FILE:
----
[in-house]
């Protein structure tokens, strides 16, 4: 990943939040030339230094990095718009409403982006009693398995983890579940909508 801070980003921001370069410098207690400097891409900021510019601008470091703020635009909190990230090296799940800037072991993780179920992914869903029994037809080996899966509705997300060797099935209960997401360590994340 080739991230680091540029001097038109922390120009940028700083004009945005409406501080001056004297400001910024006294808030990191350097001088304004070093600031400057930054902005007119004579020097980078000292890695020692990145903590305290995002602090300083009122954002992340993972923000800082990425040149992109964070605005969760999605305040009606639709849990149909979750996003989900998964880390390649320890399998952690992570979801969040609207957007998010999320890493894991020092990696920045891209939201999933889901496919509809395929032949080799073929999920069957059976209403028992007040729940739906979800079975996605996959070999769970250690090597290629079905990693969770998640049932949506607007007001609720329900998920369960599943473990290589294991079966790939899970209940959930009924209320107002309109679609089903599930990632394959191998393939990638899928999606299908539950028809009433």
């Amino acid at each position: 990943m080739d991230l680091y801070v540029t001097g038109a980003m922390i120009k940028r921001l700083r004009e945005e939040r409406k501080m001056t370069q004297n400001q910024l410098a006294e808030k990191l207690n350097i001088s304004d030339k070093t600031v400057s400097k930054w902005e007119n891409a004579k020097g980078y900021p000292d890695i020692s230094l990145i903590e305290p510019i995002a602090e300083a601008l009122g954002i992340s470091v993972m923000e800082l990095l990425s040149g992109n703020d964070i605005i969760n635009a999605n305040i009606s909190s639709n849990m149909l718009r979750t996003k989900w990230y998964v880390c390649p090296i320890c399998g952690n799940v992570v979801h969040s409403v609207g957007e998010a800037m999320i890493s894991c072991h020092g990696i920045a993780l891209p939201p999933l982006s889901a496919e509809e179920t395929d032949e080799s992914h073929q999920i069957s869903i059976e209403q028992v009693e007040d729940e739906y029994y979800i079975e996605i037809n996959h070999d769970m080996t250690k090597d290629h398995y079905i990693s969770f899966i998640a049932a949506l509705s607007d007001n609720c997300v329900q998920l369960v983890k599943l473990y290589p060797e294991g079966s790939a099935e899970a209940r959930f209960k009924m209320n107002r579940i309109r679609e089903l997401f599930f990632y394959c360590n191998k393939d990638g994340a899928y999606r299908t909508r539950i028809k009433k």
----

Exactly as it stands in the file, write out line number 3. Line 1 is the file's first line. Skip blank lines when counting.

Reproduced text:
């Amino acid at each position: 990943m080739d991230l680091y801070v540029t001097g038109a980003m922390i120009k940028r921001l700083r004009e945005e939040r409406k501080m001056t370069q004297n400001q910024l410098a006294e808030k990191l207690n350097i001088s304004d030339k070093t600031v400057s400097k930054w902005e007119n891409a004579k020097g980078y900021p000292d890695i020692s230094l990145i903590e305290p510019i995002a602090e300083a601008l009122g954002i992340s470091v993972m923000e800082l990095l990425s040149g992109n703020d964070i605005i969760n635009a999605n305040i009606s909190s639709n849990m149909l718009r979750t996003k989900w990230y998964v880390c390649p090296i320890c399998g952690n799940v992570v979801h969040s409403v609207g957007e998010a800037m999320i890493s894991c072991h020092g990696i920045a993780l891209p939201p999933l982006s889901a496919e509809e179920t395929d032949e080799s992914h073929q999920i069957s869903i059976e209403q028992v009693e007040d729940e739906y029994y979800i079975e996605i037809n996959h070999d769970m080996t250690k090597d290629h398995y079905i990693s969770f899966i998640a049932a949506l509705s607007d007001n609720c997300v329900q998920l369960v983890k599943l473990y290589p060797e294991g079966s790939a099935e899970a209940r959930f209960k009924m209320n107002r579940i309109r679609e089903l997401f599930f990632y394959c360590n191998k393939d990638g994340a899928y999606r299908t909508r539950i028809k009433k």